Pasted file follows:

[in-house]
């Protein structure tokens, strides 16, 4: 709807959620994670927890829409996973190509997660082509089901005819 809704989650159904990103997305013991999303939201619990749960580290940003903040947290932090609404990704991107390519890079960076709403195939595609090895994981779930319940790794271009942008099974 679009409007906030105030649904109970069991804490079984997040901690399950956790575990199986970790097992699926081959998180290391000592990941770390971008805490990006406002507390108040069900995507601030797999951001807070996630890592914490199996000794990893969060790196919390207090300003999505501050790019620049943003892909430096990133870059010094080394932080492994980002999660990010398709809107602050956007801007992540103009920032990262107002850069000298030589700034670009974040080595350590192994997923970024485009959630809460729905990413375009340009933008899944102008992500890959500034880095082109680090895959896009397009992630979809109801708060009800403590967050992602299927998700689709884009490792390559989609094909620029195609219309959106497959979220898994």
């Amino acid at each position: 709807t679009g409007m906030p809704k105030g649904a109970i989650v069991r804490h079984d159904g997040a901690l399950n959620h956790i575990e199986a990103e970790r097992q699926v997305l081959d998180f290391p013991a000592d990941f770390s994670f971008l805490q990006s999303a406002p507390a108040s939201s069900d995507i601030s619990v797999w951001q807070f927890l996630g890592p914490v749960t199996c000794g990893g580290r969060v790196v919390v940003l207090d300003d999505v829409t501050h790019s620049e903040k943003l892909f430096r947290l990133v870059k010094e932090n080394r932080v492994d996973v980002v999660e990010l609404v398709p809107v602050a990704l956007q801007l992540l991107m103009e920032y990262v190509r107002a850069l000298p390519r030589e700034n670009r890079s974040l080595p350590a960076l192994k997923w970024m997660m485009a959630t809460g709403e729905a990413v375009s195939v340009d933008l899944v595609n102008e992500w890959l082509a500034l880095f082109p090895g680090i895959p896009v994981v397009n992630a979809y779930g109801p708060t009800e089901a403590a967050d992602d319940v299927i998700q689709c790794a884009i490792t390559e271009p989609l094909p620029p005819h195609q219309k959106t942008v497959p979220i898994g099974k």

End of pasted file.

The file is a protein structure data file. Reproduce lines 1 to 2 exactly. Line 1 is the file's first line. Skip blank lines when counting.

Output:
[in-house]
């Protein structure tokens, strides 16, 4: 709807959620994670927890829409996973190509997660082509089901005819 809704989650159904990103997305013991999303939201619990749960580290940003903040947290932090609404990704991107390519890079960076709403195939595609090895994981779930319940790794271009942008099974 679009409007906030105030649904109970069991804490079984997040901690399950956790575990199986970790097992699926081959998180290391000592990941770390971008805490990006406002507390108040069900995507601030797999951001807070996630890592914490199996000794990893969060790196919390207090300003999505501050790019620049943003892909430096990133870059010094080394932080492994980002999660990010398709809107602050956007801007992540103009920032990262107002850069000298030589700034670009974040080595350590192994997923970024485009959630809460729905990413375009340009933008899944102008992500890959500034880095082109680090895959896009397009992630979809109801708060009800403590967050992602299927998700689709884009490792390559989609094909620029195609219309959106497959979220898994």